Canada is set to legalize marijuana this October and U.S. customs and border agents are already gearing up.

Customs and Border Protection (CBP) officials have said they will continue to enforce federal law along the northern border. The CBP said to Detroit’s Local 4 news, “Although medical and recreational marijuana may be legal in some U.S. States and Canada, the sale, possession, production and distribution of marijuana all remain illegal under U.S. federal law.”

The officials, whose names were not given, said that anybody who attempts to enter the United States with marijuana may have the products taken away and could possibly face fines and even “apprehension.”

Drew Dilkens, who is the mayor of Windsor, a Canadian border town located close to Detroit) said to Local 4 news that there are some concerns about travelers between Canada and the U.S. understanding what is legal and illegal in each respective country.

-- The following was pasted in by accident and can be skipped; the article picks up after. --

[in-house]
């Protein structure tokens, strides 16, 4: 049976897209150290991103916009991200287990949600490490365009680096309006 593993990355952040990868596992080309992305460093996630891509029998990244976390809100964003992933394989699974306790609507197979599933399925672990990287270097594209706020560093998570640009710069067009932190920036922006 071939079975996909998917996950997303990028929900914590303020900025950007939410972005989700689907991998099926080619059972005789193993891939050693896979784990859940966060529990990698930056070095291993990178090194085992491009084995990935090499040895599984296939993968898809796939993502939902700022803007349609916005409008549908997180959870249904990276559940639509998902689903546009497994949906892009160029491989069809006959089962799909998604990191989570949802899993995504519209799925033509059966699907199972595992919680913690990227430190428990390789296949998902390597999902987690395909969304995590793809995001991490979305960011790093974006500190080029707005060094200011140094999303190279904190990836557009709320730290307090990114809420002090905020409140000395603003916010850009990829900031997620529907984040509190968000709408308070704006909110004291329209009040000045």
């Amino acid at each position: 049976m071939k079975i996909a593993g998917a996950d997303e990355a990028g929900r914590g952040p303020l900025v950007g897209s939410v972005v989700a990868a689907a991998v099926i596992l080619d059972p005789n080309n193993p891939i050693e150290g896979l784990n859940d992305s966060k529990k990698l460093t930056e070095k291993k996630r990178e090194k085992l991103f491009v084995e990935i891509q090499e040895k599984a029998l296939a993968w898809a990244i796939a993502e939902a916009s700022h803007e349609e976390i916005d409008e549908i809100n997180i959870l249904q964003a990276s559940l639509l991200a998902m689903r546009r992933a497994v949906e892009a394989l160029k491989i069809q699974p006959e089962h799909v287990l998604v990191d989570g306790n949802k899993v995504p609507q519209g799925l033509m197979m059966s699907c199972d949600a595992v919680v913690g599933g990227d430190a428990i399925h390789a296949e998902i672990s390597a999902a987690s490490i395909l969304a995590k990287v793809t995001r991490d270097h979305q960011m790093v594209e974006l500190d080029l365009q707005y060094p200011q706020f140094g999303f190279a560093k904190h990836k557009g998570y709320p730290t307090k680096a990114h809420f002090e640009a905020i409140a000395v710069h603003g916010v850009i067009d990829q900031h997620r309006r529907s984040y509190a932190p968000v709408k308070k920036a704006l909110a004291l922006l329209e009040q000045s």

“We want to make sure that people who come here don’t have a bad experience and that they’re fully informed when they cross the border that the laws are different here,” he remarked.

Marijuana products will not be allowed to cross between the two countries by U.S. officials.

“This bright red line at the border is something we all need to consider, because federal law will apply at the border, notwithstanding what’s legal or not in either province or state on the other side of that border,” Dilkens said.

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